Feds keep little-used airports in business

• Nearly 2,400 airports have received $10 billion combined in federal dollars while handling fewer than 80 flights a day, according to FAA flight estimates. Most of the flights carry only a few people. Chicago's O'Hare International Airport handles that many flights in a half-hour.

"Do we need them all? No. Some of them are expendable," says Roger Moog, chief aviation planner at the Philadelphia-based Delaware Valley Regional Planning Commission.

Travelers foot the bill

The Airport Improvement Program is funded mostly by the nation's airline passengers, who pay a 7.5% sales tax on each ticket and a $3.60 fee for each flight. The money goes into an FAA fund that pays for airport projects and the air-traffic-control system.

A business traveler who flies once a week could pay $2,000 a year in such taxes. Private pilots pay taxes on airplane fuel that cost about $2.87 for a one-hour flight in the average piston-engine plane.

The result: Commercial travelers subsidize many airports they never use, says the Air Transport Association, the main U.S. airline trade group.

"The passengers who fly on airlines and the airlines are paying for projects at airports where we don't fly," association CEO James May says.

Meanwhile, local subsidies help private airplane owners avoid costs that commercial airports routinely charge airlines, such as landing fees and passenger taxes.

Only 2% to 3% of general-aviation airports charge planes to land, says Guzhva, the Embry-Riddle professor.

Why not impose such charges? "Nobody would land here if I charged a fee," says Randall Earnest, manager of Mercer County Airport in West Virginia. "You'd land at an airport that's not charging a fee."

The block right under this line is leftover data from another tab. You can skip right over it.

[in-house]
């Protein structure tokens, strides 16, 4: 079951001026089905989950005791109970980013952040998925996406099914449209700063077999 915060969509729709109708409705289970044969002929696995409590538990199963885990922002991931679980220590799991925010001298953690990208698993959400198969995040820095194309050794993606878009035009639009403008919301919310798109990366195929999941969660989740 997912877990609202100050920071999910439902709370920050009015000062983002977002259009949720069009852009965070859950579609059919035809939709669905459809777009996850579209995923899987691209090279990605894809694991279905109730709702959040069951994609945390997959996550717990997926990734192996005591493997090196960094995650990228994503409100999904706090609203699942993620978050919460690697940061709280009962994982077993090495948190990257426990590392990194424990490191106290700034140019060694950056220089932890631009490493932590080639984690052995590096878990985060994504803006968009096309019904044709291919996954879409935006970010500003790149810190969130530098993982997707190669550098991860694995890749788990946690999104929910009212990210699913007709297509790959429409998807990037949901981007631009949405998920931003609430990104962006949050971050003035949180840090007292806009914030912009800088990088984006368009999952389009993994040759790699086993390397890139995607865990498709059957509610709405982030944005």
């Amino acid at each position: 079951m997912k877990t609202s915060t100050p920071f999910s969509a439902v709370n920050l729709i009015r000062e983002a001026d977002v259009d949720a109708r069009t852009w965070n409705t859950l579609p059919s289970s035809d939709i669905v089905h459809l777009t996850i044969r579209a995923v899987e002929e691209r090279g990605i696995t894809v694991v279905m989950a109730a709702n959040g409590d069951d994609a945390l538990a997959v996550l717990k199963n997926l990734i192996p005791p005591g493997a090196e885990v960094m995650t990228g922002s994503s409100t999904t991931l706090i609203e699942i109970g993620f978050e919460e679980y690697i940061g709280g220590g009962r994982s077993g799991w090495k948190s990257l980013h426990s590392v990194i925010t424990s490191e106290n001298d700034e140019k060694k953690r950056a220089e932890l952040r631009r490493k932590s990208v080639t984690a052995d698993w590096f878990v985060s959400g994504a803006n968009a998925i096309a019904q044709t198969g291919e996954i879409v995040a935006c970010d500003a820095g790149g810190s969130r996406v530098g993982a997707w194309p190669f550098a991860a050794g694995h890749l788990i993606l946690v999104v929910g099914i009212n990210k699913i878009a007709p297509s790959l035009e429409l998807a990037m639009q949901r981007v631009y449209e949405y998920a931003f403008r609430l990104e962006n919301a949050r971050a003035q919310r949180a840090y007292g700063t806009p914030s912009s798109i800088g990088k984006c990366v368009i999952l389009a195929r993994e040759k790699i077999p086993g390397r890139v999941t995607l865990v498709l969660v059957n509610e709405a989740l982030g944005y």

Supporters say non-passenger airports bring growth to small communities and services such as merchandise deliveries and medical-transport helicopters. The larger airports can help ease congestion at crowded commercial hubs by giving private planes a separate landing field.

"They're an economic marketing tool for the business community to show that they're accessible," Oberstar says.

But private planes are used far more by recreational pilots than by business fliers, and usually are single-engine piston aircraft.

FAA records show that 66% of the nation's private airplanes are flown primarily for "personal/recreational" use. An additional 6% are used for flight instruction. Just 16% are flown primarily for business purposes.

Some non-passenger airports, particularly in the Northeast, occupy valuable land that local officials say would be better used for development.

In Allentown, Pa., Queen City Airport, used only by private planes, is about 7 miles from Lehigh Valley International Airport.

"There's no need to have this airport," Allentown Mayor Ed Pawlowski says of Queen City. Its 200 acres could be sold for $40 million to generate $500 million in development, $6 million a year in taxes for Allentown schools and $4 million for the city, Pawlowski says.

The mayor says his efforts to close Queen City are blocked because the airport has received $13 million in federal funds. The FAA requires airports getting money to remain as airports, usually for 20 years.

"That makes no sense to me," Pawlowski says. "Think about the jobs we could bring in."

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